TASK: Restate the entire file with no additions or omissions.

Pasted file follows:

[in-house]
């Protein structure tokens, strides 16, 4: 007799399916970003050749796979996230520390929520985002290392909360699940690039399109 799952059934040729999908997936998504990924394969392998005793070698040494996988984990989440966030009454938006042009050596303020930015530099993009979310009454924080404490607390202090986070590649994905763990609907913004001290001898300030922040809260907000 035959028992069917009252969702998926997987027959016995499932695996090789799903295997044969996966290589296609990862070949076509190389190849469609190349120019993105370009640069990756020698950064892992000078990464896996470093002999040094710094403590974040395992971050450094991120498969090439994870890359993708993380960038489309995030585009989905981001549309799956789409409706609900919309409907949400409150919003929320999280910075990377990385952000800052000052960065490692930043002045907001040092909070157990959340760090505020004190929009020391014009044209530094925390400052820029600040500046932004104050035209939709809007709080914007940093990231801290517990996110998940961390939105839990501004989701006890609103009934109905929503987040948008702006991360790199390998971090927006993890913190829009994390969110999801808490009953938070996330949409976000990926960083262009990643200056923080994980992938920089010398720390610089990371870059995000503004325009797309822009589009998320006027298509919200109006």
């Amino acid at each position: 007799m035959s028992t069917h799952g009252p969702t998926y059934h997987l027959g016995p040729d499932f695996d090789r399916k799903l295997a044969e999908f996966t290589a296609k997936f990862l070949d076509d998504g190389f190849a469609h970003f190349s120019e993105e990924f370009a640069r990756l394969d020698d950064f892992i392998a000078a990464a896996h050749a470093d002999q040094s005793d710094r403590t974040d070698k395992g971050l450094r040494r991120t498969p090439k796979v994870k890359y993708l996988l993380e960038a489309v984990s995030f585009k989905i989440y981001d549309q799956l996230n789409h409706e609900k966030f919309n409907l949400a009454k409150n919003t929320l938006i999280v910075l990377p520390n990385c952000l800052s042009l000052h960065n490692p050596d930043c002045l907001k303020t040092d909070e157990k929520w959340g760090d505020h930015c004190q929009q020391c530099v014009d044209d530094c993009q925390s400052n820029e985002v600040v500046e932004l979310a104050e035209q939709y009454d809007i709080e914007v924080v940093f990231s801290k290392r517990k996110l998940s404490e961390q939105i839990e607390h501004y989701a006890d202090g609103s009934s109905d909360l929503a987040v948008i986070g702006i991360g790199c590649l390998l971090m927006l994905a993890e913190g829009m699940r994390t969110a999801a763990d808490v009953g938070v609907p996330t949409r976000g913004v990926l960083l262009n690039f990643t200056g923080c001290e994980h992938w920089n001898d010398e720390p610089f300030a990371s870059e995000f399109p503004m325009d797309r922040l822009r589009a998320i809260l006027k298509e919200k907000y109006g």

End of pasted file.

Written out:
[in-house]
């Protein structure tokens, strides 16, 4: 007799399916970003050749796979996230520390929520985002290392909360699940690039399109 799952059934040729999908997936998504990924394969392998005793070698040494996988984990989440966030009454938006042009050596303020930015530099993009979310009454924080404490607390202090986070590649994905763990609907913004001290001898300030922040809260907000 035959028992069917009252969702998926997987027959016995499932695996090789799903295997044969996966290589296609990862070949076509190389190849469609190349120019993105370009640069990756020698950064892992000078990464896996470093002999040094710094403590974040395992971050450094991120498969090439994870890359993708993380960038489309995030585009989905981001549309799956789409409706609900919309409907949400409150919003929320999280910075990377990385952000800052000052960065490692930043002045907001040092909070157990959340760090505020004190929009020391014009044209530094925390400052820029600040500046932004104050035209939709809007709080914007940093990231801290517990996110998940961390939105839990501004989701006890609103009934109905929503987040948008702006991360790199390998971090927006993890913190829009994390969110999801808490009953938070996330949409976000990926960083262009990643200056923080994980992938920089010398720390610089990371870059995000503004325009797309822009589009998320006027298509919200109006």
């Amino acid at each position: 007799m035959s028992t069917h799952g009252p969702t998926y059934h997987l027959g016995p040729d499932f695996d090789r399916k799903l295997a044969e999908f996966t290589a296609k997936f990862l070949d076509d998504g190389f190849a469609h970003f190349s120019e993105e990924f370009a640069r990756l394969d020698d950064f892992i392998a000078a990464a896996h050749a470093d002999q040094s005793d710094r403590t974040d070698k395992g971050l450094r040494r991120t498969p090439k796979v994870k890359y993708l996988l993380e960038a489309v984990s995030f585009k989905i989440y981001d549309q799956l996230n789409h409706e609900k966030f919309n409907l949400a009454k409150n919003t929320l938006i999280v910075l990377p520390n990385c952000l800052s042009l000052h960065n490692p050596d930043c002045l907001k303020t040092d909070e157990k929520w959340g760090d505020h930015c004190q929009q020391c530099v014009d044209d530094c993009q925390s400052n820029e985002v600040v500046e932004l979310a104050e035209q939709y009454d809007i709080e914007v924080v940093f990231s801290k290392r517990k996110l998940s404490e961390q939105i839990e607390h501004y989701a006890d202090g609103s009934s109905d909360l929503a987040v948008i986070g702006i991360g790199c590649l390998l971090m927006l994905a993890e913190g829009m699940r994390t969110a999801a763990d808490v009953g938070v609907p996330t949409r976000g913004v990926l960083l262009n690039f990643t200056g923080c001290e994980h992938w920089n001898d010398e720390p610089f300030a990371s870059e995000f399109p503004m325009d797309r922040l822009r589009a998320i809260l006027k298509e919200k907000y109006g």